Table 1

Summary of main findings pertaining to correctness scores in Study 1 (pilot) and Study 2

 

Free recall

Cued recall

Simulators vs. confessors

Simulators vs. controls

Simulators vs. confessors

Simulators vs. controls

Reminder

Yes

No

Yes

No

Overall

Overall

Study 1

<**

ns

ns

>*

ns

>**

Study 2

ns

<*

>**

>*

ns

>**

Note. “<” and “>” indicates simulators having lower and higher correctness scores, respectively. “*” and “**” expresses p < .05 and p < .001, respectively. Finally, “ns” refers to nonsignificant findings. Because for the cued recall there was no Condition × Rehearsal Induction interaction effect, main findings are displayed collapsed (i.e., overall)

Moreover, although to some degree, simulating amnesia might jeopardize their memories, offenders who pretend to suffer from memory loss will still recollect more crime-related information than those who are not initially interviewed (i.e., controls). In both of our studies, indeed, simulators outperformed controls irrespective of the rehearsal induction (see Table 1). This pattern of findings is in contrast with previous research (e.g., Christianson & Bylin, 1999; Sun et al., 2009; Van Oorsouw & Merckelbach, 2004, 2006). Arguably, simulators could have encoded more crime-related information than controls simply because they were asked to identify themselves with the offender (e.g., active task-participation in memory; Nahari & Ben-Shakhar, 2011). Alternatively, during the first memory phase, simulating amnesia might indirectly represent a way to rethink of the crime so that it generated a significant rehearse-practice effect. This also entails that feigning amnesia in itself requires active cognitive processing (e.g., Mangiulli et al., 2018; McWilliams et al., 2014), thereby leading simulators to retain some traces of the crime more efficiently than controls. Indeed, one could argue that simulating amnesia by distorting or self-generating new information might undermine memory for a crime less strongly than simulating amnesia by omitting information might do. Germane to this, Mangiulli, Van Oorsouw, Curci, and Jelicic (2019) recently showed that when simulators are specifically asked to omit crucial crime-related details (e.g., how the crime occurred) they exhibit a significantly weaker recollection for those items than for other minor information (e.g., location of the crime). On the other hand, when simulators are not instructed how to simulate memory loss for a crime, simulating amnesia might act as a buffer against forgetting (e.g., Mangiulli et al., 2019). In the current studies, however, we did not ask simulators which strategy they had used in an attempt to feign amnesia for a crime. For that reason, it would be interesting to further investigate possible strategies adopted by simulators in future studies.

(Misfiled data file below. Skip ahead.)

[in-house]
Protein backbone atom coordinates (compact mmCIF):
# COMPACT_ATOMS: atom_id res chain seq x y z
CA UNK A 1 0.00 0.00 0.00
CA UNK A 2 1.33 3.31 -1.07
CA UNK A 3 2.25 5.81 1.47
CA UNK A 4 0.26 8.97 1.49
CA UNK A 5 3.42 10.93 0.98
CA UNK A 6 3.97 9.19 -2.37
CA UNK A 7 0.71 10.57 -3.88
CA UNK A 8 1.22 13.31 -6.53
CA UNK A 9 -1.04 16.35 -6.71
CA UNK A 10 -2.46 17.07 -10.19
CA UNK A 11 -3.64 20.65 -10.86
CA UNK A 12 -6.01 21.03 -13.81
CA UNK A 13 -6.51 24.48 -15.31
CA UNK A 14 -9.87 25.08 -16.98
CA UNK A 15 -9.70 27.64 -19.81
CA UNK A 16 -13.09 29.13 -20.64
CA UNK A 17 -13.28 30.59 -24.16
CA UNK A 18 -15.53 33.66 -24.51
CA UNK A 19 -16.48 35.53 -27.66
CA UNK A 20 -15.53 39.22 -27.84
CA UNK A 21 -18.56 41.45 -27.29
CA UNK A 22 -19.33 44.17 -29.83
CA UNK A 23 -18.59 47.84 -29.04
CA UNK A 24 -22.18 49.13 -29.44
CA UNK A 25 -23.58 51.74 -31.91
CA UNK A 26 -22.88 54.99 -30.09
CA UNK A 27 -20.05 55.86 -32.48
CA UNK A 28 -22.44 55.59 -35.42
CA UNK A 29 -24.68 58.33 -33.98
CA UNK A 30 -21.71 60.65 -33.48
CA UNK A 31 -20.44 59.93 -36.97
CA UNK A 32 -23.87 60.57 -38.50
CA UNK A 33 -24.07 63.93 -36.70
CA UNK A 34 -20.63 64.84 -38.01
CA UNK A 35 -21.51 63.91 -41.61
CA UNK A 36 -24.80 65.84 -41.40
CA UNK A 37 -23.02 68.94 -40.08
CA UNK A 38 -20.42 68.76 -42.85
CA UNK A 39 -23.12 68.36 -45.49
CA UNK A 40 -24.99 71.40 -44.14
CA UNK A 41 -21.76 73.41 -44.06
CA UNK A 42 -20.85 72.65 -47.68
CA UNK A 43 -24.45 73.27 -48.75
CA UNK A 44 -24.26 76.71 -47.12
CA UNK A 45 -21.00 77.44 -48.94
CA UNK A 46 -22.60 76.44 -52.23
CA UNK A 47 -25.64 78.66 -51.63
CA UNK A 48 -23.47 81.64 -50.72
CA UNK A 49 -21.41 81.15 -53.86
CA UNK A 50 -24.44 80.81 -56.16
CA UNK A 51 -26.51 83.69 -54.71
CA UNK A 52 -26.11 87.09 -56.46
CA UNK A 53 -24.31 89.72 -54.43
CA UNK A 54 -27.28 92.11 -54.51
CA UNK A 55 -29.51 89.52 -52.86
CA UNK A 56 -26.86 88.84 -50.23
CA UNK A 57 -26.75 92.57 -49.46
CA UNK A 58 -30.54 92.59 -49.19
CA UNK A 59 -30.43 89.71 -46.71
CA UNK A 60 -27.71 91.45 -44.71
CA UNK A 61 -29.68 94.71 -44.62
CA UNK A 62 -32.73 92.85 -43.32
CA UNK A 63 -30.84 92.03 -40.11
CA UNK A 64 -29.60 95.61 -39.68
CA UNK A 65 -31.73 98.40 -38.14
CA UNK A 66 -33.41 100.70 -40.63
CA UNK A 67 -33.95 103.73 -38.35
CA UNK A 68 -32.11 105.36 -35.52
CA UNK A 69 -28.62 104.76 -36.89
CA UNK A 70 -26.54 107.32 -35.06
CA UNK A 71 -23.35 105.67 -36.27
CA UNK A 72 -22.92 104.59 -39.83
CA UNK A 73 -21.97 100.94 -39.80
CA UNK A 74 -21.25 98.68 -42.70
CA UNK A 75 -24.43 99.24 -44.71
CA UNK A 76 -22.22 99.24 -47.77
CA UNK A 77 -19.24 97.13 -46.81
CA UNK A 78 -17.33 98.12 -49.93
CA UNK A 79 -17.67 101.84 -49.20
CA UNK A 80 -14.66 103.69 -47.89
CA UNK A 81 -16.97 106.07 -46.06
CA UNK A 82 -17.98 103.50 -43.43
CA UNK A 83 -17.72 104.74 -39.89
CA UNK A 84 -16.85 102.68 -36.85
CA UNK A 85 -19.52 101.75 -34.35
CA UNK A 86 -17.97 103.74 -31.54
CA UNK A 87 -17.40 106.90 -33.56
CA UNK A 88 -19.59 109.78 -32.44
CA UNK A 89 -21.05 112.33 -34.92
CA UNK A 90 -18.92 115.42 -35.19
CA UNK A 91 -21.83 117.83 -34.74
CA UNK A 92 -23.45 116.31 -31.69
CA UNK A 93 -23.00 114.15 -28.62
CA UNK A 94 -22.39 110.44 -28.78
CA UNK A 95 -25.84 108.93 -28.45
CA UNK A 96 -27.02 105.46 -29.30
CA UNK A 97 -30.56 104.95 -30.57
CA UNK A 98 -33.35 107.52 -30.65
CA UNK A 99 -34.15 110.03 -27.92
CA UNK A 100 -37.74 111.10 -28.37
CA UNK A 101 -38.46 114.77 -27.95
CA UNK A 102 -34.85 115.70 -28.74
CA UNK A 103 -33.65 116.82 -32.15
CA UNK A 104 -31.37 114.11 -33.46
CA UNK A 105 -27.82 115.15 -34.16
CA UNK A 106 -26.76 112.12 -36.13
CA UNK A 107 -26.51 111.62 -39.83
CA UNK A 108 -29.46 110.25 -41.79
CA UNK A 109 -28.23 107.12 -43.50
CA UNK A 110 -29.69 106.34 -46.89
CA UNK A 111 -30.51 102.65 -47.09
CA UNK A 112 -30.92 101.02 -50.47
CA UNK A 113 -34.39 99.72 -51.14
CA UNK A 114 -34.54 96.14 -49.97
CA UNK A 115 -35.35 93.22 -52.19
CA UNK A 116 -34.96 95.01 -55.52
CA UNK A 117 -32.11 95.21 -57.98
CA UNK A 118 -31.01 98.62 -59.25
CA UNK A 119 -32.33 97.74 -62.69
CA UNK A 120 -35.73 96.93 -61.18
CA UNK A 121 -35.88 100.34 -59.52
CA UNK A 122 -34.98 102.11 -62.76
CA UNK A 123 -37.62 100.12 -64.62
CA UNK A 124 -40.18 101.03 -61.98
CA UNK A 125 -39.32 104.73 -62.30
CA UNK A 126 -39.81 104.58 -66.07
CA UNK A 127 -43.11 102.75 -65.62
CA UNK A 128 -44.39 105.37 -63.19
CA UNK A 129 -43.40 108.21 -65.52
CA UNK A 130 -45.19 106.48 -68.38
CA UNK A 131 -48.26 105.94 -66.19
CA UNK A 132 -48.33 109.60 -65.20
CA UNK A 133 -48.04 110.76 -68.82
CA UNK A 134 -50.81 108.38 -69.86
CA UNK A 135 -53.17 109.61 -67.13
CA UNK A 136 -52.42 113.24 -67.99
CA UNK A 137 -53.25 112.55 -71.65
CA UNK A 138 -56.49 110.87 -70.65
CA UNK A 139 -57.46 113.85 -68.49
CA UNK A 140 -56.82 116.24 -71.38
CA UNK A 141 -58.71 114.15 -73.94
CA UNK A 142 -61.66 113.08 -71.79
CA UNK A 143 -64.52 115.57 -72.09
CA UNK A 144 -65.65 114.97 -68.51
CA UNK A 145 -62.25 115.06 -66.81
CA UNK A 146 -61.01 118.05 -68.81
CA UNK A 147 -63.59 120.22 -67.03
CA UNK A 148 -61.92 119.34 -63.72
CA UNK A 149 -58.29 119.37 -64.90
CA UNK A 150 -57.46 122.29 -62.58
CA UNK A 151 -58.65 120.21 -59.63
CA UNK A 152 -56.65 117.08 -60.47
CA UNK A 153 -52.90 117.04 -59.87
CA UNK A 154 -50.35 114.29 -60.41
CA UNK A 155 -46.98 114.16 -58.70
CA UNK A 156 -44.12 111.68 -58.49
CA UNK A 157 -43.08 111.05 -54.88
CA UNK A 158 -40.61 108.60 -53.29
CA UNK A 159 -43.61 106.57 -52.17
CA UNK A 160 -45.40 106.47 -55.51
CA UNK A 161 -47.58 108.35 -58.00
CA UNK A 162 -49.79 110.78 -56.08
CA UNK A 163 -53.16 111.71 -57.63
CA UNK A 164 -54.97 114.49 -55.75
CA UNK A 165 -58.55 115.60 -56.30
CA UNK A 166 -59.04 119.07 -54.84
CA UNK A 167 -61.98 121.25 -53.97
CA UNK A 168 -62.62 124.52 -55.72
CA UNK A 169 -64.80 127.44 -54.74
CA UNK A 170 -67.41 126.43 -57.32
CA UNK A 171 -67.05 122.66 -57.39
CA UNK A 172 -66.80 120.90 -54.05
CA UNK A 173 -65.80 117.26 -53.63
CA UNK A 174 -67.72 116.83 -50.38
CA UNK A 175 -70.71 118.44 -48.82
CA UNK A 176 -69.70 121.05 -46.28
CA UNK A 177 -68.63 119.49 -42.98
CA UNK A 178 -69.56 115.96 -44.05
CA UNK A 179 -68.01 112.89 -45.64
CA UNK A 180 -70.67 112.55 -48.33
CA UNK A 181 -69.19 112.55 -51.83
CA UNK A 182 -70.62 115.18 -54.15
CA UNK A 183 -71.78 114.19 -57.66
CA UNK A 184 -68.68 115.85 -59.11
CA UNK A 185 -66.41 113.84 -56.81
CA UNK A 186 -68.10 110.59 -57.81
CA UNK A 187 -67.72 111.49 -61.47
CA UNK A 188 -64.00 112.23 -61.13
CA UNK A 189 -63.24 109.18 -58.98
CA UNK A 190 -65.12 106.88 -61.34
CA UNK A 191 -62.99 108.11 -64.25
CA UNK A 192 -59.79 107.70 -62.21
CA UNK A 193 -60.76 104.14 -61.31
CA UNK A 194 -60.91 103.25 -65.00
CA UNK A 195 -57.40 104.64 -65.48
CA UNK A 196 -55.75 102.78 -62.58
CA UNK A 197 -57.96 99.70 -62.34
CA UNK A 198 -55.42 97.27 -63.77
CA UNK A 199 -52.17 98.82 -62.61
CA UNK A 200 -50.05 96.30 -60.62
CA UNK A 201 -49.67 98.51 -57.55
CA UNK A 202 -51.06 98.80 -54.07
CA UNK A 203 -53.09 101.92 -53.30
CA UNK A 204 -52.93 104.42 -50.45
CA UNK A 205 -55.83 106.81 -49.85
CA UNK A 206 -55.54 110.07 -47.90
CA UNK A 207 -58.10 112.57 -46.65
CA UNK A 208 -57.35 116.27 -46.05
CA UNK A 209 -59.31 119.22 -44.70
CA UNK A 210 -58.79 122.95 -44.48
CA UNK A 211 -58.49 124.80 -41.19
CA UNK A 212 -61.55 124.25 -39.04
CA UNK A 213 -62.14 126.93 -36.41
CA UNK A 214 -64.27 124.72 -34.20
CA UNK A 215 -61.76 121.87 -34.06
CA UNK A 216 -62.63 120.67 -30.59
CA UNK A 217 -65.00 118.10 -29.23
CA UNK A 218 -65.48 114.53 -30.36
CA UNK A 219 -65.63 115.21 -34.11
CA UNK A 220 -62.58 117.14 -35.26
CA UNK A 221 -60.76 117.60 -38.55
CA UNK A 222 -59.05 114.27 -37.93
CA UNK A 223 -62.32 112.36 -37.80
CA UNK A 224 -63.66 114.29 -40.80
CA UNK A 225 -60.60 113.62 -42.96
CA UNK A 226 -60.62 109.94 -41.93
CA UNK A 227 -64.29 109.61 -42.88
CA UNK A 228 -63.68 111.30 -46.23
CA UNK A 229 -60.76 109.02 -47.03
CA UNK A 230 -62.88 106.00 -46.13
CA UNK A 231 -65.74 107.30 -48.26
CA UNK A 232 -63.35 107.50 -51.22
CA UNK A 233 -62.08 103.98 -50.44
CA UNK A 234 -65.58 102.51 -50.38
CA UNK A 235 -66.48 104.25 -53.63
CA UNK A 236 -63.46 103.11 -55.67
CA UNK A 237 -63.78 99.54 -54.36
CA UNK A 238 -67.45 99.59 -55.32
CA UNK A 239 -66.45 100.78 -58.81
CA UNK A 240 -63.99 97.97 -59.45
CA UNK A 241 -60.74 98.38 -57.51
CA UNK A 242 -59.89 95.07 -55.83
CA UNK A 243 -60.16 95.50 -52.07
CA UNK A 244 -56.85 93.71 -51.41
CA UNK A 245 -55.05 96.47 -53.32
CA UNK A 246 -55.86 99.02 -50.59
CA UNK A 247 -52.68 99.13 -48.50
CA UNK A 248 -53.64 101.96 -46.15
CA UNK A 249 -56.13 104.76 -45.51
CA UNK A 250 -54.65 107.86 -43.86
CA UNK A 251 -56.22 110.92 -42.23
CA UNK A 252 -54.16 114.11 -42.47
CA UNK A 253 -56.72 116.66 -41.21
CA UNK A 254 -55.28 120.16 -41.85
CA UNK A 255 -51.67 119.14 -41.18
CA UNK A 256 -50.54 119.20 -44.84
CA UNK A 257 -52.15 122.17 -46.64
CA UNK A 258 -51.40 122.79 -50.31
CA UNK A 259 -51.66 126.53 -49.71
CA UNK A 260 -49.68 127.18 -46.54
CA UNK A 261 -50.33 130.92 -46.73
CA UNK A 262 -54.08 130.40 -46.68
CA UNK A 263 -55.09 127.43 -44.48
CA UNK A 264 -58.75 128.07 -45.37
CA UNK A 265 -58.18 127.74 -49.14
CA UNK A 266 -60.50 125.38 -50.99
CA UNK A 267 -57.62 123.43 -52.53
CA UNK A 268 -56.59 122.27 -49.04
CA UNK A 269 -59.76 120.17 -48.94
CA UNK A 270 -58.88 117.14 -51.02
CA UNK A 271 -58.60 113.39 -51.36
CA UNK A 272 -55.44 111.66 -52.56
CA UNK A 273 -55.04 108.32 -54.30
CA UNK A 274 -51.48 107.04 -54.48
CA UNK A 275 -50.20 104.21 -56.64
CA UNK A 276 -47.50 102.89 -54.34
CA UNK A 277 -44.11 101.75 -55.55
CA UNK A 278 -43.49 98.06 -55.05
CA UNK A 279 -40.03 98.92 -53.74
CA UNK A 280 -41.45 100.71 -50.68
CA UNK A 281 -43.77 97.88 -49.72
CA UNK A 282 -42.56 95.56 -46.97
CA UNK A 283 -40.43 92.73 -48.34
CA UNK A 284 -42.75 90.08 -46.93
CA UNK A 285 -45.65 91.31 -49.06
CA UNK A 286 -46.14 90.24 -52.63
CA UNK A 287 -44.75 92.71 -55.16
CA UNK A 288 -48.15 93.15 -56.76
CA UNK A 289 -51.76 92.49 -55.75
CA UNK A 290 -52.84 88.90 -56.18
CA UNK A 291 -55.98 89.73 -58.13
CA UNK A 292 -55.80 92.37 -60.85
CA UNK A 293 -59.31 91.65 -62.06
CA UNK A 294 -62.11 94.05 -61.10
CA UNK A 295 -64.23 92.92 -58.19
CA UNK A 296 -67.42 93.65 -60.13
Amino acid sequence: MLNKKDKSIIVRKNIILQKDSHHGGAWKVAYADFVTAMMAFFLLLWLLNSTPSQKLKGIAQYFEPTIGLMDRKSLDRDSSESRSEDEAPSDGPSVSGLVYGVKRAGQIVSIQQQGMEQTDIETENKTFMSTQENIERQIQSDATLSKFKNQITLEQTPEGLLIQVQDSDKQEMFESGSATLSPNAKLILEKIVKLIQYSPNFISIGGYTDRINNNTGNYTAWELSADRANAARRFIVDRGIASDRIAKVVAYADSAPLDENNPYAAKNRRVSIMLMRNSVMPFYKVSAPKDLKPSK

Several caveats of our studies need to be addressed. First, both our samples principally consisted of undergraduates students, which differ on so many levels from individuals who commit severe crimes (Schacter, 1986) . In real-life circumstances, criminal experiences often have a strong emotional component that undoubtedly might affect perpetrators memory for a crime. Second, our findings suggest little about the actual impact that reminders might have played on participants’ memory performance. Namely, our data appear to indicate that any type of reminder might boost simulators’ genuine memory for a crime when a memory-undermining effect of feigning amnesia occurs in the first place. However, based on the current findings, it is difficult to establish to which extent reminders of the crime mitigated such detrimental memory effect. Therefore, future studies should test for effects of reminders on memory impairment due to simulated amnesia. Also, we cannot rule out that other factors might have influenced overall participants’ memory performance, such as active versus passive individuals’ role towards the reminders, the number of repetition adopted as rehearsal induction, and the nature of the cues (i.e., images vs. words). One could even argue that type of reminder would affect correct recollection differently—based on the memory test adopted to measure the final recollection. Because individuals often are better at reporting events when prompted by open-ended questions than being asked to freely account for them (Craik & McDowd, 1987; Padilla-Walker & Poole, 2002), one might predict that reminders would have a minimum, if not null, effect when using a cued recall test to elicit the experience. Therefore, future research may shed new light on the possible consequences of reminders on simulators’ actual memory for a crime by taking into consideration those factors.